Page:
Mother birds 'engineer' their offspring

May 23, 2007

Bird species that have relatively long incubation periods and short nestling periods for their body size have higher concentration of androstenedione than those species whose developmental time is shifted towards relatively longer stays in the nest than in the egg. This is an advantage depending on the predators. There is a relationship between egg levels of androstenedione and colony size, suggesting that mothers prepare their offspring for the social conditions.

Current research emphasizes the role of maternal effects in fostering the adaptation of organisms to a changing environment. In birds, mothers pass androgens to their eggs, and these hormones have been shown to influence the development and behavior of nestlings. Since these effects may persist in adulthood, it has been suggested that avian mothers may engineer, so to speak, the adult phenotype of their offspring.

Although abundant research in a variety of species has examined these questions, little is known on whether differences between species in levels of egg androgens are related to differences in the ecology of species.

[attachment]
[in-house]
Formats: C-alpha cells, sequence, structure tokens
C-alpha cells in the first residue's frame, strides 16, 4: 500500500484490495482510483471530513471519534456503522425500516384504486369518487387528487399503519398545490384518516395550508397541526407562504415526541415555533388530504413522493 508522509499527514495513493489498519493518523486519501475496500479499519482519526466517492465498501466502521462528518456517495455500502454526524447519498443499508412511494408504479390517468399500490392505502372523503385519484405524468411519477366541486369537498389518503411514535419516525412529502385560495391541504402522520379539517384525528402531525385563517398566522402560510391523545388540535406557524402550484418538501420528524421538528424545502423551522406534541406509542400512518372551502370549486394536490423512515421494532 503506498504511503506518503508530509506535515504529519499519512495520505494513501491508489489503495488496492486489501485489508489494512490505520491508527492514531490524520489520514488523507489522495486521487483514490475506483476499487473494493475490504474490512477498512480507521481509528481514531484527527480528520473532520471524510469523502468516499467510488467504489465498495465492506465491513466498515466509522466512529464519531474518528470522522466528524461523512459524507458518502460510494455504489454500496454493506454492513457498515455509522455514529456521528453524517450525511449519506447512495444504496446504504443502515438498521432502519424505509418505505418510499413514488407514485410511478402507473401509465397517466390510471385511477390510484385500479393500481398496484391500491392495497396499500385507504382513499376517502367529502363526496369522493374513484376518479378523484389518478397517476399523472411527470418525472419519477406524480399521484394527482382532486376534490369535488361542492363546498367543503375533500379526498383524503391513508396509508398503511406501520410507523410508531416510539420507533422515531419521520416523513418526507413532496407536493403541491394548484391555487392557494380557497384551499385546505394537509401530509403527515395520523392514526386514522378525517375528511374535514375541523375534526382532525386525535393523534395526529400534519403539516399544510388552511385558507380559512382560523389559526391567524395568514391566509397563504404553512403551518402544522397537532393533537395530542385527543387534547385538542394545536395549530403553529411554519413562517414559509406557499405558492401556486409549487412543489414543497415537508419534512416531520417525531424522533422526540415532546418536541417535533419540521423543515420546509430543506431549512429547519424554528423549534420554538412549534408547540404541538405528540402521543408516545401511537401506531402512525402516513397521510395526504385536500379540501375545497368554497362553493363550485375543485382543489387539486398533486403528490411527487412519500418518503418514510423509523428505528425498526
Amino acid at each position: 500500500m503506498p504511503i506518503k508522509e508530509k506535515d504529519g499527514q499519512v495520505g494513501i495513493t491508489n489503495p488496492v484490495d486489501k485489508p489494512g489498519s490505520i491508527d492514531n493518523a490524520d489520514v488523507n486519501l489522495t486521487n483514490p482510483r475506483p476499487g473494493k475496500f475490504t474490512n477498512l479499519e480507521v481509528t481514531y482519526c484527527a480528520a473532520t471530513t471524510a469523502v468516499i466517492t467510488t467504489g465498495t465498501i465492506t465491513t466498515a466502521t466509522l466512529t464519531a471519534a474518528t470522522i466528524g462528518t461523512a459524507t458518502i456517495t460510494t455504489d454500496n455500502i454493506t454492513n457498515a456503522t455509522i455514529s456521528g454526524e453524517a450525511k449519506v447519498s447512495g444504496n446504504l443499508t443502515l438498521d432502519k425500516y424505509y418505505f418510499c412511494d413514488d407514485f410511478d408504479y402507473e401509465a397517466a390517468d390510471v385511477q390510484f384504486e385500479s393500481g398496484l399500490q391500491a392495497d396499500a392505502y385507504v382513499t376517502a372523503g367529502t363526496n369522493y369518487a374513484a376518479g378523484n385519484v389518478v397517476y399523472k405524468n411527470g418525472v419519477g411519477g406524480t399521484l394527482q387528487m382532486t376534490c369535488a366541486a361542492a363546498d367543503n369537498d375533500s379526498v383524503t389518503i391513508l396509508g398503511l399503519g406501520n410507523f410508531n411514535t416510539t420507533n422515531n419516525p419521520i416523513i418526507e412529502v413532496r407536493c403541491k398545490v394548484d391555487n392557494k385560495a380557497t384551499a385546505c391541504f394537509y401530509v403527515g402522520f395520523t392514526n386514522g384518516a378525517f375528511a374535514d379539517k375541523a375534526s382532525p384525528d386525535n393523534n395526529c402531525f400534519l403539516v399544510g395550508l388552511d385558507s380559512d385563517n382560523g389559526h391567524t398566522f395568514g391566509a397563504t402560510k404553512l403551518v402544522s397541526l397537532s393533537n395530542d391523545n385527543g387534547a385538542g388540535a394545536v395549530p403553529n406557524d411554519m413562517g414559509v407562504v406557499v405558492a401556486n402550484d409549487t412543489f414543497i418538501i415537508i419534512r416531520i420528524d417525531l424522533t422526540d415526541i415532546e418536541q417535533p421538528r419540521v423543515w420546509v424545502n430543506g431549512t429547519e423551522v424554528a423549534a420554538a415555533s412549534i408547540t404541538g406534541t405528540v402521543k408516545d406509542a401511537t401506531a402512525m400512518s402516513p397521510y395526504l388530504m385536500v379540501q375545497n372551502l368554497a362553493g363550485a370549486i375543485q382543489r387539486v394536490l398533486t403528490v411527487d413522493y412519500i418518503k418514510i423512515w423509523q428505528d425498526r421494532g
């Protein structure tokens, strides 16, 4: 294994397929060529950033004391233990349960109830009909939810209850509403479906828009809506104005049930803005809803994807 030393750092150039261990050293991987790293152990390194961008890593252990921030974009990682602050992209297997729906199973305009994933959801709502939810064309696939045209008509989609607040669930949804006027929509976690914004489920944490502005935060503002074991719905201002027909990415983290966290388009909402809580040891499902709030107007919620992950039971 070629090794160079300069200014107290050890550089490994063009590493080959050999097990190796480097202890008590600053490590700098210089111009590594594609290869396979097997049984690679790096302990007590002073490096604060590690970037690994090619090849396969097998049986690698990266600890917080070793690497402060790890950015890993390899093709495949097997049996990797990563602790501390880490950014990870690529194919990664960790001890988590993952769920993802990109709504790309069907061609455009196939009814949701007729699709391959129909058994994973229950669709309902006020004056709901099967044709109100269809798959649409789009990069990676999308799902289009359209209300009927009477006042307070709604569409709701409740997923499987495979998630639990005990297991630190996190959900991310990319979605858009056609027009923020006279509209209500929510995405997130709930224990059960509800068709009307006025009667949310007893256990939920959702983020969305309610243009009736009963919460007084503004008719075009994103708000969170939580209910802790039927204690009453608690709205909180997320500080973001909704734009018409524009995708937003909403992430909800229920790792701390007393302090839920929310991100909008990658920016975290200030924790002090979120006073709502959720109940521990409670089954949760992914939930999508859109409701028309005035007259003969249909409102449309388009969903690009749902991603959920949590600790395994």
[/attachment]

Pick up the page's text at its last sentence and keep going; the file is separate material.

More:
Diego Gil, from the Spanish Museum of Natural History, and coauthors (Clotilde Biard, André Lacroix, Claire Spottiswoode, Nicola Saino, Marisa Puerta, and Anders P. Møller) from several universities in Europe, show in a paper in the June issue of The American Naturalist that several differences in avian life history have coevolved with differences in yolk androgens. Thus, the relative amount of time that a developing bird spends in the egg and in the nest is positively related to androstenedione, one of the main egg androgens. That is to say, bird species that have relatively long incubation periods and short nestling periods for their body size have higher concentration of androstenedione than those species whose developmental time is shifted towards relatively longer stays in the nest than in the egg.

Another pattern that emerges is a positive relationship between egg levels of androstenedione and colony size, suggesting that mothers prepare their offspring for the social conditions that they will experience as adults. These data provide evidence that facultative maternal effects at the individual level are linked to evolutionary transitions between species, suggesting a role of phenotypic plasticity in supporting adaptative patterns.

Source: University of Chicago

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